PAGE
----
Exercise

    Which isomer, cis or trans butene, would you expect to be energetically more favorable?

    Why?

    The components of Pair V, like those of Pair IV, have the same connectivity but are not superimposable on each other, a criterion for being the same compound. The relationship between the two isomers is that of non-superimposable mirror images (think right and left hands). Such isomers are a consequence of the four different attachments to the tetrahedral sp3 carbon. Such a carbon is called a chiral (or asymmetric) center. The first instance of discovery of such isomers is attributed to Pasteur who serendipitously observed mirror image crystals formed from tartaric acid salts derived from the wine industry.

    It would be very difficult to reproduce the experimental conditions that led to his discovery, for it is extraordinarily uncommon to be able to observe such differences as crystal structure in isomers of this sort. Non-superimposable mirror images are called enantiomers. The two tartaric acid enantiomers are shown as Pair V. What makes Pasteur’s discovery so special (though someone would have eventually made it) is that it occurred before our modern understanding of bonding theory and molecular shapes and because the physical and chemical properties of the two tartaric acid isomers are identical. They have the same melting points, the same solubilities, and the same chemical reactions at the same rates (except when reacting with other chiral compounds). For identification purposes, the one property in which they differ is the direction in which they rotate plane polarized light. One isomer plane polarized light clockwise while the other enantiomer plane polarized the light counterclockwise.

    Example

    Nutrasweet is made from two amino acids, phenylalanine and aspartic acid. Each of these has a chiral center. From the structure, can you identify the chiral carbon atom in each?

    Image of phenylalanine

    Image of aspartic acid

    (You may need to Download RasMol to view these structures. Click on .pdb on the cited pages to look at 3D structures through Rasmol, click on .gif to view planar images through your browser.)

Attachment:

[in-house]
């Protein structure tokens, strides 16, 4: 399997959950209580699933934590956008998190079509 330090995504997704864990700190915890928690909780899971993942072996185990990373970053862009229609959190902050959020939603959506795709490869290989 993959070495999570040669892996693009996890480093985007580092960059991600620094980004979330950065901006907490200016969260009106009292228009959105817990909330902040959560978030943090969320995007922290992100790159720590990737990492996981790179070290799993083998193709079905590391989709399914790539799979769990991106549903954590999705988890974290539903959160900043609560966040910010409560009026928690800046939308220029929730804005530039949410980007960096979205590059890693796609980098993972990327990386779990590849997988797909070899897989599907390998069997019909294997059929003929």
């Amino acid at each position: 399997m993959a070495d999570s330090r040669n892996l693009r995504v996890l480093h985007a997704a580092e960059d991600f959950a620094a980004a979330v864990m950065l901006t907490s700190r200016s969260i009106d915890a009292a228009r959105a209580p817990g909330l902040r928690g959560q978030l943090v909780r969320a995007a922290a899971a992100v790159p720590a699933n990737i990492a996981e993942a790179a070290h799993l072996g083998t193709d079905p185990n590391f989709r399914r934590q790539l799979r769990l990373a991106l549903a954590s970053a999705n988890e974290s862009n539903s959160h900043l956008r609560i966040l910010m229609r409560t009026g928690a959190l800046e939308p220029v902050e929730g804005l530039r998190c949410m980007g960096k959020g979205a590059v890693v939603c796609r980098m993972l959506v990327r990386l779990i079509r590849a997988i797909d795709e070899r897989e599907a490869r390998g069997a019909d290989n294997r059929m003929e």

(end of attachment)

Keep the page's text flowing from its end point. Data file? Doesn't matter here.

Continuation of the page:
To distinguish isomers without drawing the structures, terminology is used in the naming of compounds (nomenclature) to describe stereoisomers. For the geometric isomers, cis (or Z) is used to indicate like groups, in our example the CH3 or H groups, on the same side of the C=C. Trans (E) indicates the like groups on opposite sides. For enantiomers, modern nomenclature uses R and S designations, but older literature uses D and L designations for amino acids (and sugars), which carry over to current use. We will not study the rules that allow one to use these symbols.

    The importance of the concept of stereoisomers, particularly enantiomers, is dramatically evident in most biological processes that occur in the natural world, including something as routine and as pleasing as taste sensation. This subject will be explored in the next section.

    Example

    Find the chiral centers in NutraSweet. Which of the five sp3 carbon atoms are chiral (have four different groups attached)?

    aspartame3.gif (3193 bytes)


    This page titled 1C: NutraSweet: Stereoisomers is shared under a not declared license and was authored, remixed, and/or curated by ChemCases.